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Lindsey Case: Judge Issues Written Ruling On ‘Foreign Official’

Judge Matz today issued his written ruling on the meaning of “foreign official” in the FCPA trial going on now in Los Angeles.

He said the state-owned utility CFE is an “instrumentality” of the Mexican government, as the word is used in the FCPA, and its officers who allegedly received bribes are therefore “foreign officials” under the law.

The defendants in the case — Lindsey Manufacturing, CEO Dr. Keith Lindsey, CFO Steve K. Lee, and Lindsey agent Angela Aguilar — mounted the strongest challenge ever to the government’s so-called expansive application of the FCPA to employees of foreign state-owned enterprises.

The key reasoning from Judge Matz’s ruling upholding the DOJ was this paragraph (without footnotes):

The Government agrees with Defendants’ proposition that “instrumentality” should be interpreted in light of the two words preceding it, “department” and “agency.” According to the Government, however, Defendants are wrong to assert that instrumentality “‘must be understood to capture only entities that share qualities both agencies and departments share.’” Indeed, the Government argues, state-owned corporations do share various qualities with both agencies and departments, such as existing at the pleasure of the government and being oriented to public policy. Moreover, as the Government sensibly points out, if an instrumentality must share all of its characteristics with both a department and an agency, then the term “instrumentality” would be robbed of independent meaning. Canons of statutory construction counsel against this outcome, which would turn “instrumentality” into surplusage.

Our italics.

On the FCPA’s legislative history, the judge concluded, as we once did, that the argument between the defendants and the government about Congress’s intent to include or exclude employees of state-owned enterprises is a draw. Judge Matz said,

The Court finds that the legislative history of the FCPA is inconclusive. Although it does not demonstrate that Congress intended to include all state-owned corporations within the ambit of the FCPA, neither does it provide support for Defendants’ insistence that Congress intended to exclude all such corporations from the ambit of the FCPA.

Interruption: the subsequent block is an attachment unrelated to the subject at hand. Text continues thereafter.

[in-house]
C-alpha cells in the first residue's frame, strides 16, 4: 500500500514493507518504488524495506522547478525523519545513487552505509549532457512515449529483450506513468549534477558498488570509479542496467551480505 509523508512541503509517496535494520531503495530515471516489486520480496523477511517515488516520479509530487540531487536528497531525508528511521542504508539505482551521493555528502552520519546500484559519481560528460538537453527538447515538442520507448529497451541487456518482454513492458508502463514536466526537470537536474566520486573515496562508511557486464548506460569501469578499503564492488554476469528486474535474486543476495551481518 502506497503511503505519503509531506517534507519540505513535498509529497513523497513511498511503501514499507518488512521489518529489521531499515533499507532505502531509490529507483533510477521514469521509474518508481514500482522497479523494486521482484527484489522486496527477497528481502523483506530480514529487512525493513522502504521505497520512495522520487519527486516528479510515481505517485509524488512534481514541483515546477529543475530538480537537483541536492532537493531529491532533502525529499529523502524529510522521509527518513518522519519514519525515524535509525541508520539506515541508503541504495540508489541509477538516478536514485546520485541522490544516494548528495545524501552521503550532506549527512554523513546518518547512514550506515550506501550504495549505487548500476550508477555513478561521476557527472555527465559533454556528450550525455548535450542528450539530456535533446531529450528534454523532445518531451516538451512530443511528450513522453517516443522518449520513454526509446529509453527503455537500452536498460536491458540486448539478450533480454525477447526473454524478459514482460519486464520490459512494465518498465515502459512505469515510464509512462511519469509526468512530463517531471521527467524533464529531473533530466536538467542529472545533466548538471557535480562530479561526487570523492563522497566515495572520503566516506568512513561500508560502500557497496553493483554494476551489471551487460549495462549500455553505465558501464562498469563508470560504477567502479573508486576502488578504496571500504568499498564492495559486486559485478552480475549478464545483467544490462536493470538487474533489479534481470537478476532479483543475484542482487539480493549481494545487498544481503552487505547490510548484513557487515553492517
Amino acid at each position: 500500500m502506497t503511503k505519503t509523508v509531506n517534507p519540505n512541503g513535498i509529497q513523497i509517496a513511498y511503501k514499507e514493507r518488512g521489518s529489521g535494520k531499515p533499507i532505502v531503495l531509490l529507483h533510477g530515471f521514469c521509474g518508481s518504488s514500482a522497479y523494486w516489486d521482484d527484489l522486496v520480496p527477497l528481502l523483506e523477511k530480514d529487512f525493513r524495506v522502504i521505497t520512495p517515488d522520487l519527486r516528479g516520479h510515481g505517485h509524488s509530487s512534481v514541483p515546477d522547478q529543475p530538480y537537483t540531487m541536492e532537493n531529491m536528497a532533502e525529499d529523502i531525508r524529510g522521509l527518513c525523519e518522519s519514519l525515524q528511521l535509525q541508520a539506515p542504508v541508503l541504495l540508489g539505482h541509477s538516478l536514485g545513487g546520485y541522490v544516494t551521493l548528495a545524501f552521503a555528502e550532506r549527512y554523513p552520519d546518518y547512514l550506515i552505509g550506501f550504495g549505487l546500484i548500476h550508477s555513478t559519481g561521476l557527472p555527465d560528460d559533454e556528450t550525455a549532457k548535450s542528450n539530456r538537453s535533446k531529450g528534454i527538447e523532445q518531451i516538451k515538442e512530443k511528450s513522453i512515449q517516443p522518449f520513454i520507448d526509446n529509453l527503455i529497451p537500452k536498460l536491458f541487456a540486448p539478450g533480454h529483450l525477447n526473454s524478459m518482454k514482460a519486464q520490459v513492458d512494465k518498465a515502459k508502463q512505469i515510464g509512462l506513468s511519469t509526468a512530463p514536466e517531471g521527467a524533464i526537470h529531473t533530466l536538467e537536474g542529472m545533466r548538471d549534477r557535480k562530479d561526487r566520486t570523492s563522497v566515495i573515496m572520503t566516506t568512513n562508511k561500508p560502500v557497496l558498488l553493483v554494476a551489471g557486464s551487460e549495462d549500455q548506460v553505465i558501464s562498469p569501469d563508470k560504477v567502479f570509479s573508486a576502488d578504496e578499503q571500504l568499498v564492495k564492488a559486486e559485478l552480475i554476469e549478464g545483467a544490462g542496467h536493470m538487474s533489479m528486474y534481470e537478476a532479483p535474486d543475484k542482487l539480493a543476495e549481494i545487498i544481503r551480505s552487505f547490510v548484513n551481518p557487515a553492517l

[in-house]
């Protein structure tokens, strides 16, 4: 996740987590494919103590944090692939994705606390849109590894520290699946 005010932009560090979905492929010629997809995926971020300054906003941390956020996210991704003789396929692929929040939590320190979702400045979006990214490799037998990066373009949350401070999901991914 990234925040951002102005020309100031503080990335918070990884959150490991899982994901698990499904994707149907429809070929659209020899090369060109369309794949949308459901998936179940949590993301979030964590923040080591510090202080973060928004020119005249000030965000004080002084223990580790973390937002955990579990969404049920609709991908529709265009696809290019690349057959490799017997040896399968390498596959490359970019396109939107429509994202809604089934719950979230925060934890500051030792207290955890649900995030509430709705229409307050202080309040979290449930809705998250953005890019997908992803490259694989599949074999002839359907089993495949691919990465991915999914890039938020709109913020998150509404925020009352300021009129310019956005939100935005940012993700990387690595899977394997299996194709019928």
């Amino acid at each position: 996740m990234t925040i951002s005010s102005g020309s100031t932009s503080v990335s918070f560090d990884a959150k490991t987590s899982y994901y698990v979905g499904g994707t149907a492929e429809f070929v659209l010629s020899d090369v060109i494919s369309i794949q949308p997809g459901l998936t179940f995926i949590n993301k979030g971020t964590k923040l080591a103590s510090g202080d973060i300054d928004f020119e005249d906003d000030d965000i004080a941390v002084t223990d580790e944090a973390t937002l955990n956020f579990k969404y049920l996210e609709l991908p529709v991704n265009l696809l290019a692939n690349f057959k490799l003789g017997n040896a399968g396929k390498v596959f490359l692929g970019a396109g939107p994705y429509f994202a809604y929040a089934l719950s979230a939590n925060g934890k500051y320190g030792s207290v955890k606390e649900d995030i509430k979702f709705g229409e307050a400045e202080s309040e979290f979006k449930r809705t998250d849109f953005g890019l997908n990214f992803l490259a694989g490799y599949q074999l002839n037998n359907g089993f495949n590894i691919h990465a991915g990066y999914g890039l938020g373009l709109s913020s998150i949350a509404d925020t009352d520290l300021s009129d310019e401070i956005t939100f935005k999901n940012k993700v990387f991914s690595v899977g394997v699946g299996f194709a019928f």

The trial is continuing.

Defendants in two other FCPA prosecutions are also challenging the government’s view of “foreign officials” — in U.S. v. Carson et al in the Central District of California, and in Houston in U.S. v. O’Shea. The trials in those prosecutions have not yet started.

Judge A. Howard Matz is presiding over the Los Angeles case — U.S. v. Noriega et al, U.S. District Court, Central District of California (Western Division – Los Angeles), Case #: 2:10-cr-01031-AHM-4.

Jan L. Handzlik of Greenberg Traurig is defending Lindsey Manufacturing and Dr. Keith Lindsey. Steve K. Lee is represented by Janet Levine of Crowell & Moring. Angela Aguilar is represented by Stephen G. Larson of Garardi Keese.


Download Judge Matz’s April 20, 2011 ruling on foreign officials here.

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1 Comment

  1. So who exactly is considered at foreign official aside from the obvious? I'd like to hear if any of the following are considered "Foreign Officials":

    1 – Mail room clerk or janitor at a government agency?
    2 – Non-officer position at state owned government entity?
    3 – If the company is majority owned but not 100% owned by the government are any of the employees considered "foreign officials"?
    4 – If the company is a minority owned government entity (semi-private)are any of the employees considered "foreign officials"?
    5 – If a person works part time for a government entity are they a foreign official?
    6 – Any officer of a company NOT owned by the government a foreign official?
    7 – Any non-officer of a company NOT owned by the government a foreign official?

    I was told point blank by a DOJ lawyer that there were "gray areas" in the definition.

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